Conservation management of two threatened frog species in South-Eastern New South Wales, Australia

  • David Hunter

Student thesis: Doctoral Thesis

Abstract

The decline and extinction of amphibian species over the past three decades is widely acknowledged as one of the greatest biodiversity crises of modem time. Providing convincing data to support hypotheses about these declines has proved difficult,which has greatly restricted the development and implementation of management actions that may prevent further amphibian declines and extinctions from occurring. In this thesis,I present research that was undertaken as part of the recovery programs for the southern corroboree frog (Pseudophryne corroboree),and the Booroolong frog (Litoria booroolongensis); two species that underwent very rapid declines in distribution and abundance during the 1980's. More specifically,I investigated potential causal factors in the declines of both species using experimental and correlative studies,and examined the mechanisms by which one threatening process (chytridiomycosis) may be causing continued decline and extinction in P. corroboree. I also examined the implications of population dynamics for monitoring L. booroolongensis,and suggest a possible monitoring strategy that may reliably facilitate the implementation of recovery objectives for this species. I also tested one possible reintroduction technique aimed at preventing the continued decline and extinction of P. corroboree populations. In Chapters 2 and 3,I present the results from a series of experiments in artificial enclosures designed to examine whether the tadpoles of L. booroolongensis are susceptible to predation by co-occurring introduced predatory fish species; brown trout (Salmo trutta),rainbow trout (Oncorhynchus mykiss),European carp (Cyprinus carpio),redfin perch (Percafluviatilis),and mosquito fish (Gambusia holbrooki). I demonstrated that the tadpoles of L. booroolongensis,and a closely related species Litoria lesueuri,were palatable to non-native trout species,but not to two native predatory fish species,Gadopsis bispinosus and Galaxias olidus. A pond breeding frog species included in this experiment,Limnodynastes tasmaniensis,was palatable to both the native and non-native fish species. In a separate experiment I also demonstrated that the tadpole of L. booroolongensis is palatable to the three other introduced fish species examined in this study; C. carpio,P. fluviatilis,and G. holbrooki. In three of the experiments,the provision of rock within enclosures as a potential refuge habitat did not afford protection to L. booroolongensis tadpoles from predation by any of the five introduced fish species examined. While all the introduced fish species tested here did consume L. booroolongensis tadpoles,the results also suggested that chemical unpalatability might afford some level of protection against some of these fish species. Firstly,the addition of alternative prey items in one of the experiments reduced the proportion of tadpoles consumed,suggesting that L. booroolongensis may not be a preferred prey item. Secondly,the proportion of tadpoles consumed varied greatly among the different fish species examined,suggesting differing levels of palatability. Overall,this study supports previous research in suggesting that chemical unpalatability may be an important strategy for the tadpoles of riverine frog species in south-eastern Australia to avoid predation by native fish species,and that this strategy is less effective against introduced fish species. While L. booroolongensis currently persists in streams inhabited by a number of introduced fish species,this study supports the likelihood that these species are having a negative impact on populations of L. booroolongensis in the wild. In Chapter 4,I present the results of a study aimed at examining potential monitoring techniques for L. booroolongensis. The results of a mark-recapture exercise demonstrated that L. booroolongensis may exhibit large fluctuations in abundance from one year to the next,and through a prospective power analysis approach,I demonstrated that it would be difficult to confidently identify population trends of interest using either indices or estimates of abundance for this species. An assessment of the capacity to identify the presence or absence of L. booroolongensis using nighttime spotlight surveys demonstrated the high detectability of this species using this technique,at both the scale of 300-meter sections of stream and individual breeding areas (typically less than 10-meters of stream). This study suggests that the monitoring objectives of the L. booroolongensis recovery program would be most effectively achieved using presence/absence surveys at different scales. In Chapter 5,I present the results of a field survey aimed at determining the current distribution and habitat requirements of L. booroolongensis in the South West Slopes region of New South Wales. Of the 163 sites I surveyed across 49 streams,I located L. booroolongensis along 77 of these sites from 27 streams. Based on population and habitat connectivity,this study identified 18 populations of L. booroolongensis that are likely to be operating as independent populations. Twelve of these populations are not represented in conservation reserves,but rather occur along streams that flow through the agricultural landscape. A broad scale habitat analysis identified a positive relationship between extent of rock structures along the stream and the occurrence of L. booroolongensis,and a negative relationship between the proportion of canopy cover and this species' occurrence. At the breeding habitat scale,this study identified a positive relationship between the presence of breeding males and; number of rock crevices in the aquatic environment,extent of emergent rocks,and proportion pool. This analysis also detected a negative relationship between occupancy and water depth. These results confirm previous work suggesting the importance of rocky stream habitats to the persistence of L. booroolongensis,but also suggest how disturbance processes,such as increasing sedimentation and weed invasion,may reduce the suitability of rocky structures as breeding sites. In Chapter 6,I investigated current levels of amphibian chytrid fungus (Batrachochytrium dendrobatidis) infection in corroboree frog populations,and used retrospective screening of museum specimens to assess the possibility that this pathogen was implicated in the initial decline of the corroboree frogs. Using histology,I did not detect any B. dendrobatidis infections in corroboree frog populations prior to their decline,however using the same technique,moderate levels of infection were detected in post-decline populations of both species. Real-time PCR screening of skin swabs identified much higher overall infection rates in post-decline populations of P. corroboree (between 44% and 59%),while significantly lower rates of infection were observed in P. pengilleyi populations (14%). These results suggest that the initial and continued decline of the corroboree frogs may well be attributed to the emergence of B. dendrobatidis in populations of these species. In Chapter 7,I investigated how B. dendrobatidis may be causing the continued decline of P. corroboree through the presence of an abundant reservoir host for this pathogen. I found that populations of adult C. signifera in sub-alpine bogs carry high B. dendrobatidis infection rates (86%),but appear unaffected by this infection. An experiment involving the release of P. corroboree tadpoles into 15 natural pools resulted in metamorphs from seven of these pools testing positive for B. dendrobatidis,with all these individuals dying soon after metamorphosis. These results support the possibility that B. dendrobatidis infection in P. corroboree populations is being facilitated by the presence of large numbers of infected C. signifera in the shared environment. Chapter 8 presents the results of a population augmentation study for P. corroboree. I investigated the extent to which increasing recruitment to metamorphosis may result in population recovery in this species. This was undertaken by harvesting eggs from the field and rearing them through to mid stage tadpoles over the winter period prior to being released back to their natal ponds in spring. While I was able to increase recruitment to metamorphosis by an average of 20 percent,this did not result in a noticeable influence on the subsequent adult population size,as both manipulated and non-manipulated sites declined over the course of this study by an average of 80 percent. I observed a positive relationship between natural recruitment to a late tadpole stage and subsequent adult male population size,however there was considerable variation associated with this relationship. The relationship between recruitment and subsequent population size at the augmentation sites was consistent with the relationship observed at the non-manipulated sites. These results suggest that recruitment to metamorphosis may not be the most important life stage restricting the population recovery of P. corroboree,but that mortality during post-metamorphic stages may be more important in regulating current population size. Hence,further attempts to use captive rearing to increase P. corroboree populations in the wild should focus on the release of post-metamorphic frogs. Overall,this thesis demonstrates the value of quantitative research to the implementation and progress of threatened species recovery programs. While this research will specifically contribute to the recovery programs for L. booroolongensis and P. corroboree,it more broadly contributes to the understanding and capacity to respond to the concerning levels of amphibian extinctions currently occurring throughout the world.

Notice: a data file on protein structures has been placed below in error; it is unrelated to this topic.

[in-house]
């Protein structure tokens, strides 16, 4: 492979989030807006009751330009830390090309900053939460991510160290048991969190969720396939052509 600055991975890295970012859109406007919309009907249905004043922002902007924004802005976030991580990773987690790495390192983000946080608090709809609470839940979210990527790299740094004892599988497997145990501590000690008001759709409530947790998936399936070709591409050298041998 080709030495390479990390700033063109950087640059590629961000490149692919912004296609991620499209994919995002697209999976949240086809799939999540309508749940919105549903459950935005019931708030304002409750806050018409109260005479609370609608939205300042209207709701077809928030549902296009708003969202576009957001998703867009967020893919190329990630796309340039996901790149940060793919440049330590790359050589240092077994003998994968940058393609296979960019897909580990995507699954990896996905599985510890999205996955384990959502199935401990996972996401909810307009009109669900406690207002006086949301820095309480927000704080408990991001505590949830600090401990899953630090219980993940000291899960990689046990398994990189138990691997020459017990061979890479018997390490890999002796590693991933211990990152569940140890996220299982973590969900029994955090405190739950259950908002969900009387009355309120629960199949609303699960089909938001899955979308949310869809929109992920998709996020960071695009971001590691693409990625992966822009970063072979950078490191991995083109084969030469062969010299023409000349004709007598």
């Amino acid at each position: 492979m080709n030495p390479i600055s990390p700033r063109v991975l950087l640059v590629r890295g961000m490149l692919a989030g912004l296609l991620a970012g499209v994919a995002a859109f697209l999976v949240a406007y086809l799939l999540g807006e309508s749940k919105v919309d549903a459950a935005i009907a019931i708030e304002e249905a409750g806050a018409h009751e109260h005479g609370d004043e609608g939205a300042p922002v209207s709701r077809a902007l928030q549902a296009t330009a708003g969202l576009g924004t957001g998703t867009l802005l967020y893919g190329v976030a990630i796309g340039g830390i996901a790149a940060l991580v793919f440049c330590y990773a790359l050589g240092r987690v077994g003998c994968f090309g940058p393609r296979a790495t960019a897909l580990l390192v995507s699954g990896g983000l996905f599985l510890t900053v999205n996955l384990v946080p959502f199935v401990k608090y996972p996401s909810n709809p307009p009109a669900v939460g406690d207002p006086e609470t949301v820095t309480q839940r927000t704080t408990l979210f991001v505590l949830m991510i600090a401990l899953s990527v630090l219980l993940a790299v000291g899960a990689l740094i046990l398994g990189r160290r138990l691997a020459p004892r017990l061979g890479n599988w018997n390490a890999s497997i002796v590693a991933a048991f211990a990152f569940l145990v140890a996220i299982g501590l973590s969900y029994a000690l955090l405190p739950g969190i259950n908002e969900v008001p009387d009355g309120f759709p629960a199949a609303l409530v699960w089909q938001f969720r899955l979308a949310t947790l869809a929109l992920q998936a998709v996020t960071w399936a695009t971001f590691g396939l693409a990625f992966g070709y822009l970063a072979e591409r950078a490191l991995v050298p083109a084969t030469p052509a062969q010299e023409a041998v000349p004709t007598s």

Date of Award1 Jan 2007
Original languageEnglish
Awarding Institution
  • University of Canberra

Cite this

Conservation management of two threatened frog species in South-Eastern New South Wales, Australia
Hunter, D. (Author). 1 Jan 2007

Student thesis: Doctoral Thesis